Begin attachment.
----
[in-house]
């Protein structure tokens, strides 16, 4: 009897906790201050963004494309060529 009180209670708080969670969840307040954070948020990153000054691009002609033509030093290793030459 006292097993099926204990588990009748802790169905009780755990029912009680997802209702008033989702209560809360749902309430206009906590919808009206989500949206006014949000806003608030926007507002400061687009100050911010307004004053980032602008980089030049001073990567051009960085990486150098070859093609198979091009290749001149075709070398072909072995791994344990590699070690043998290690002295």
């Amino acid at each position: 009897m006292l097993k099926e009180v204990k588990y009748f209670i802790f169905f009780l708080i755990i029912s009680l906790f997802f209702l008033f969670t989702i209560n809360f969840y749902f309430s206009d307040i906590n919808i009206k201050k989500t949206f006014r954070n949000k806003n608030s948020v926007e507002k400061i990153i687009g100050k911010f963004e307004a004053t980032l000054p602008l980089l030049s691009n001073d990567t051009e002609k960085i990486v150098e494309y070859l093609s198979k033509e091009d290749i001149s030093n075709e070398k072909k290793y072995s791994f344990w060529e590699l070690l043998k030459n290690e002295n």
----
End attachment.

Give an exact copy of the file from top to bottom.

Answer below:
[in-house]
């Protein structure tokens, strides 16, 4: 009897906790201050963004494309060529 009180209670708080969670969840307040954070948020990153000054691009002609033509030093290793030459 006292097993099926204990588990009748802790169905009780755990029912009680997802209702008033989702209560809360749902309430206009906590919808009206989500949206006014949000806003608030926007507002400061687009100050911010307004004053980032602008980089030049001073990567051009960085990486150098070859093609198979091009290749001149075709070398072909072995791994344990590699070690043998290690002295």
């Amino acid at each position: 009897m006292l097993k099926e009180v204990k588990y009748f209670i802790f169905f009780l708080i755990i029912s009680l906790f997802f209702l008033f969670t989702i209560n809360f969840y749902f309430s206009d307040i906590n919808i009206k201050k989500t949206f006014r954070n949000k806003n608030s948020v926007e507002k400061i990153i687009g100050k911010f963004e307004a004053t980032l000054p602008l980089l030049s691009n001073d990567t051009e002609k960085i990486v150098e494309y070859l093609s198979k033509e091009d290749i001149s030093n075709e070398k072909k290793y072995s791994f344990w060529e590699l070690l043998k030459n290690e002295n």